Wayne Bennett has recently come out and blocked his Samoan test international 5/8th Anthony Milford from being able to play for Samoa in the upcoming Pacific Test match. As to why he has prohibited his young Broncos playmaker from representing his country of heritage, he simply stated because he can and doesn’t care. This coming from a supposed advocate and supporter of International Rugby League. A man who helped coach the victorious NZ Kiwi’s to their 2008 World Cup triumph and who has recently been appointed as the coach of England. With this sort of attitude coming from within the game, is it any real surprise to see why eligibility is in the mess it finds itself in? Self-interest from coaches, nations and players is why Rugby League will never reach the heights and lofty ambitions of being able to be a competitive, well-supported global player.
(Samoan sensation, Anthony Milford has been banned from representing his country of heritage by Broncos coach Wayne Bennett. Photo courtesy of http://www.couriermail.com.au)
What is to gain from having three nations dominate for the next 100 years? How does that help boost International Rugby League? Logic tells me, the stronger and more competitive international rugby league becomes, the greater the interest and support will be generated, the greater the broadcast deals, the greater the sponsorship which in turn leads to greater revenue opportunities that pours in for the RLIF to disperse amongst its affiliate and non-affiliate nations to bring development and competition up to where it needs to be, to be taken serious. Logic. Something that is obviously lacking by the RLIF and the ARLC.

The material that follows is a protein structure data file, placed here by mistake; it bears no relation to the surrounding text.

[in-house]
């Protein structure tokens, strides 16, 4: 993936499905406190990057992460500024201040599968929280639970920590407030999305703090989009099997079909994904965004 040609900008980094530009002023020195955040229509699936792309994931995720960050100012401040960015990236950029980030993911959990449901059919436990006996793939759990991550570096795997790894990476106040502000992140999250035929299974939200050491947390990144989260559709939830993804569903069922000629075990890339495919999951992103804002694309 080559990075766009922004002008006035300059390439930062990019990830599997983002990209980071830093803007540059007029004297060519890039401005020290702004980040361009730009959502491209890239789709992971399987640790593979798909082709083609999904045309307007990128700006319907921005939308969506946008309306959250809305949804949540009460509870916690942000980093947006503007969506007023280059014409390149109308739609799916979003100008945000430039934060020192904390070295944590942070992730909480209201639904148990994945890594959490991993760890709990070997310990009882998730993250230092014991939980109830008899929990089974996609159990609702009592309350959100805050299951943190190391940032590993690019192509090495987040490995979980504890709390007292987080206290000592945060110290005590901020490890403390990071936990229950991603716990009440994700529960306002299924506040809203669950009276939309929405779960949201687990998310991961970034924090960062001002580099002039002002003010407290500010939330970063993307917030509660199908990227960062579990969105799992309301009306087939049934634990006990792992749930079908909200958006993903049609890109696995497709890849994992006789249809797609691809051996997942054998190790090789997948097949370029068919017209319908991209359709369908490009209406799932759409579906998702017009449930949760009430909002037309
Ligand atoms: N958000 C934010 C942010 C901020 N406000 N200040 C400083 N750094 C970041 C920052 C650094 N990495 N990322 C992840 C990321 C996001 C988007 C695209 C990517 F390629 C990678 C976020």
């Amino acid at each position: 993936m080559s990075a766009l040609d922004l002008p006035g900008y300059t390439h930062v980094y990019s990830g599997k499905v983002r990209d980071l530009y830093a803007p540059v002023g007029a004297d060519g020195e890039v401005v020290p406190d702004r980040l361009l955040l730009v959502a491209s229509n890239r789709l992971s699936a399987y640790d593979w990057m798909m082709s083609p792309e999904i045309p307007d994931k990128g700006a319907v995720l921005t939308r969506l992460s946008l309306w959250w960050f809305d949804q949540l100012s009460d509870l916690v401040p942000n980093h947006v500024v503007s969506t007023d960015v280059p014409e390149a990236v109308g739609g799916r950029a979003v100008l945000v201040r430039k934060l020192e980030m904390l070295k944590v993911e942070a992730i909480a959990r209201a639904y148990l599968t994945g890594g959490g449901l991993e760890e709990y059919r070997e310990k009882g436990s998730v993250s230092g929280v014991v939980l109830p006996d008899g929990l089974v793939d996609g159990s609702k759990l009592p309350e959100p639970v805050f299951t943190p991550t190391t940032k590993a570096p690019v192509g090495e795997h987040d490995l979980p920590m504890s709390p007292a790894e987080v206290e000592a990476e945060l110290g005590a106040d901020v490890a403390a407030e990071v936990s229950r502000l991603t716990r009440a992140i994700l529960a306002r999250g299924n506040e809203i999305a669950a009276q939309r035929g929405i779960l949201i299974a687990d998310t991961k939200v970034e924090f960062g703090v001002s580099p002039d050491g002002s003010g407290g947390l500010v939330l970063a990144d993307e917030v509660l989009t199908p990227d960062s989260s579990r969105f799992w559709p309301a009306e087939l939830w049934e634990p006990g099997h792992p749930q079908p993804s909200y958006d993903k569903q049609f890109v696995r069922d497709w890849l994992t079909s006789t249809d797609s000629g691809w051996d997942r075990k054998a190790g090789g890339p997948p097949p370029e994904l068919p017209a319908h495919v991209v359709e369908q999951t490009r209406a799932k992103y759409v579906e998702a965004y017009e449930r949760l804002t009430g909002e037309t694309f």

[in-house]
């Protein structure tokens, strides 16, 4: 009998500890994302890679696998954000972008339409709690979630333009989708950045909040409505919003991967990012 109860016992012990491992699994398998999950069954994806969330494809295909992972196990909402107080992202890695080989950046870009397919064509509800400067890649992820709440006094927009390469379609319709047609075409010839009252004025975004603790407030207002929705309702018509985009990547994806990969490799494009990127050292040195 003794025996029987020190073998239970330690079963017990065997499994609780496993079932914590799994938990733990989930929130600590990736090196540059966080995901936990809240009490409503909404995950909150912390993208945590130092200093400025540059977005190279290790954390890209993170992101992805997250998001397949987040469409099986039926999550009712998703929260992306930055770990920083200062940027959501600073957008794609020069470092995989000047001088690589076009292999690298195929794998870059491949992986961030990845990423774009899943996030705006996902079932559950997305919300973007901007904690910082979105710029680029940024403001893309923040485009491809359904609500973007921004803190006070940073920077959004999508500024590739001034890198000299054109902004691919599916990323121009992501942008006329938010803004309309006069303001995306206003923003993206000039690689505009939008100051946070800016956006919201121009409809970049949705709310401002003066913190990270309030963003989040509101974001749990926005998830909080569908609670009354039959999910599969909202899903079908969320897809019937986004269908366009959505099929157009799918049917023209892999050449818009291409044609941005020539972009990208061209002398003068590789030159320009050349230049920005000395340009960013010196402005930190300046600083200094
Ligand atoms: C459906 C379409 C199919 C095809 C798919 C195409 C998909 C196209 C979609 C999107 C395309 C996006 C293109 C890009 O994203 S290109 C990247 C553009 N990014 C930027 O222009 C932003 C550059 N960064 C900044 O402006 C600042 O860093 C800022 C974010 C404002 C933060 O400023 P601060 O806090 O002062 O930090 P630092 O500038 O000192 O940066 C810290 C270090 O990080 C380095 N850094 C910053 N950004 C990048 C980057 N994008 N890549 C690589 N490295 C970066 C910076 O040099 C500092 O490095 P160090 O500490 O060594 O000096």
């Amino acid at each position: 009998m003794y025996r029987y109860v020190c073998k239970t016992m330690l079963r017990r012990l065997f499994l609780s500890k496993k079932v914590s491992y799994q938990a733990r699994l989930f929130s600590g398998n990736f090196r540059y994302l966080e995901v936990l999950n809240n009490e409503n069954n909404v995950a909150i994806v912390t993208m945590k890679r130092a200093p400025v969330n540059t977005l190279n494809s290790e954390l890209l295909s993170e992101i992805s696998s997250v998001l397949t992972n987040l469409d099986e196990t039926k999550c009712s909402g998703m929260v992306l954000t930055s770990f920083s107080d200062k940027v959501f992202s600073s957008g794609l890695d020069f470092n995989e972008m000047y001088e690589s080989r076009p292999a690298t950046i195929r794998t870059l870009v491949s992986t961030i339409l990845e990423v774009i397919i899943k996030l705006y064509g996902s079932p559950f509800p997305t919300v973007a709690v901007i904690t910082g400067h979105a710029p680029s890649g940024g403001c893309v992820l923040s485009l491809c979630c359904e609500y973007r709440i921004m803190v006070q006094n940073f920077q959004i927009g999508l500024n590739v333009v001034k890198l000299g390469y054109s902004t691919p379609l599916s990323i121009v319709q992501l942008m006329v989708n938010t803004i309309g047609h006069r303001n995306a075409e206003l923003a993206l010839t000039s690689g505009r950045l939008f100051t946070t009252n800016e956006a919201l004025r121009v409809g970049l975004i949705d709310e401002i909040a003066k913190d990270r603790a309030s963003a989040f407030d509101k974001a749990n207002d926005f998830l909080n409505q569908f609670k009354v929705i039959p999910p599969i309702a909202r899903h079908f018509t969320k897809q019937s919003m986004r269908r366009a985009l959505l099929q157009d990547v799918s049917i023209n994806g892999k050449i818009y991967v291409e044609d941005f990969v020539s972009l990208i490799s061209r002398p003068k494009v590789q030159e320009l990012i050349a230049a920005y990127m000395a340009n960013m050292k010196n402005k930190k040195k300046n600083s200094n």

Even though I am a proud Australian, I am also an advocate for Rugby League to think outside its domestic square and confines. Does the tag of being No.1 in the world or world champions carry much weight when you fended off another two countries for the bestowed honour? Reminds me of American Baseball. No other country plays it in the world on a competitive level that they do domestically, but the winner of each year claims to be World Series Champions. Please. I do not want to see continued and sustained success of the Kangaroos be to the detriment of the growth and prosperity of the international product. I long to see the likes of Samoa, Tonga, Lebanon, Scotland, Ireland, the Cook Islands, PNG et al. be competitive in their own right and one day challenge the likes of Australia, England and New Zealand for a World Cup. I remain hopeful I will see a change in mentality and tact by the RLIF in my lifetime, but I will not hold my breath.
If the powerbrokers and respective governing bodies won’t stand up and show leadership about changing International Rugby League for the better, then it is up to the players, as custodians of the sport to stand up and help. The likes of BJ Leilua from the Canberra Raiders and Sydney Roosters prop Kane Evans are already doing their bit by choosing country over City-Country and inevitably Origin and Australian representative honours to help strengthen Samoa and Fiji respectively. It is refreshing to see that the lure of financial reward is not a forgone conclusion to all players who like avid Rugby League fans, can see the bigger picture of making ‘The Greatest Game of All’ truly that, on the world stage, not just domestically.
(2008 World Cup Champions, NZ Kiwis. Photo courtesy of http://www.teara.govt.nz)